Despite medallions being revived every 10 years or so, beads have surpassed them as the acceptably naff male jewellery of choice. Beads say “I am free. I express myself. I’m in touch with my masculinity/femininity/spirituality/the earth (delete as appropriate)”. But beads – both around the neck and on the wrist – are a double bluff: nothing says “I am so insecure about my masculinity that I have to publicly assert my disregard for overt masculinity by wearing beads” quite like them. It’s no coincidence that Jeremy Clarkson, Richard Hammond and Prince Harry wear them in an attempt to be more like Jason Momoa. They’re a bit creepy, basically.

Harley-Davidson vs Top of the range bike

george chesterton midlife crisis
george chesterton midlife crisis

Motorbikes are a perennial Top Trumps pick in the “Eau Sauvage” demographic of fading masculinity, but in particular the deep, husky roar of a Harley-Davidson has long been a wannabe purchase for men yearning for “freedom”. Those who sense their metaphorical pelvic thrust is on the wane have been drawn to the American marque for generations and its mystique remains intact. There are faster and cheaper bikes, but it’s the association of Harley-Davidson with the open roads of America that gives the hog its cultural grunt.

The downside is that for anyone seeking the pretence of environmental awareness (an important factor given our newbie midlifer may also be in a dalliance with a younger – and potentially more environmentally conscious – woman) a Harley is a polluter. Nowadays you and the environment are better off with an absurdly priced road bicycle such as a Pinarello Dogma. This is very much an “all the gear and no idea” scenario. Race down country lanes with your Lycra-clad bros, as long as there is a pub to stop at for a while and somewhere to buy some calamari. Just make sure you have a secure space to store your summer purchase when you lose interest after a couple of months and the weather turns.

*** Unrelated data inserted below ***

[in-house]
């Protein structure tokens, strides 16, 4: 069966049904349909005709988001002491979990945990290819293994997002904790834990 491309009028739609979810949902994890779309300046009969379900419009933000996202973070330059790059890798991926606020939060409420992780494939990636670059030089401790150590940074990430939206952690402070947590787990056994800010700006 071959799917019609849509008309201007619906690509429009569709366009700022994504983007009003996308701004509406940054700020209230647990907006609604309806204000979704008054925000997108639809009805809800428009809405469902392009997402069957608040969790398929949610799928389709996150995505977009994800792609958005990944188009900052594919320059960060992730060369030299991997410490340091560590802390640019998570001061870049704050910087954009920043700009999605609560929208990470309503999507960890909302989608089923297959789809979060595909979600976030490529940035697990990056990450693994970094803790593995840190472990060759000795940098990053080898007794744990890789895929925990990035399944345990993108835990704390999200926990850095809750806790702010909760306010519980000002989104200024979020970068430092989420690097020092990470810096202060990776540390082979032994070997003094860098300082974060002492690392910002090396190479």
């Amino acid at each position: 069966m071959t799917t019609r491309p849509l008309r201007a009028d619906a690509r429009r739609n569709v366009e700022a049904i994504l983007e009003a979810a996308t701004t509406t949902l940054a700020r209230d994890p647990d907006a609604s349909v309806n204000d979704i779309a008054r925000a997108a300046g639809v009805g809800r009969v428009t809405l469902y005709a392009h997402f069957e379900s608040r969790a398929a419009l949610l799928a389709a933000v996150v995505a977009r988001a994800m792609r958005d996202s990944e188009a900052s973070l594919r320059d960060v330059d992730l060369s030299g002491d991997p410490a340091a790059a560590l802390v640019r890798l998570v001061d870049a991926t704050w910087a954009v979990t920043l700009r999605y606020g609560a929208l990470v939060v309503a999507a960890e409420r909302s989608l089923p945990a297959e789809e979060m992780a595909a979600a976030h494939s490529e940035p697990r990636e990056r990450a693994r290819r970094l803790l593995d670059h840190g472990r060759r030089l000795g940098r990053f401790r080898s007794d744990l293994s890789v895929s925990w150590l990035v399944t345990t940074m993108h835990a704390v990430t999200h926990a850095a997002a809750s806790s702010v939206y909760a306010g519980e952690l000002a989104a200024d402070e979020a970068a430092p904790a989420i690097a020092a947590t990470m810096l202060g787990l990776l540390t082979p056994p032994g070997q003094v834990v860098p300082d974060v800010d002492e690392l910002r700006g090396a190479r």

Affair with secretary vs Admitting you’re gay

george chesterton midlife crisis
george chesterton midlife crisis

In the past, the key for a straight man having a textbook affair is that it had to be with a younger woman. As one of the pillars of crisis psychology, feeling less attractive is the trigger for an often reckless search for physical affirmation. The theory goes that as a middle-aged man, you are both vulnerable to anxiety about a loss of potency (literally in that you may be concerned about erectile dysfunction, figuratively in that you simply feel less desirable) and the habituation of your long-standing relationship is making you feel old and hemmed in. The “remedy” used to be to flirt with a younger woman – usually a colleague – until it reached the point when a life-affirming affair could begin. This age difference has been portrayed on screen many times from 1970s BBC sitcom The Fall and Rise of Reginald Perrin to pretty much every film Johnny Depp has ever made. For good reasons this sort of lopsided power dynamic is now frowned upon.

Discerning middle-aged men don’t want to be seen as predatory and exploitative (even if there’s still plenty of that about). The solution to not being attractive to women anymore is just not to bother with them altogether. It’s easier and seemingly more edgy and rebellious to tell your wife or partner that you are in fact gay. This does presuppose that men will find your shiny forehead, jowls and dodgy knees attractive when women don’t, but this is precisely the kind of fantastical, wishful thinking that guides middle-aged men suffering ever increasing levels of self-doubt. Changing your sexual orientation in middle age is at least genuinely life-changing, although if you are straight then it will only change your life for as long as it takes to admit you’re a superficial idiot.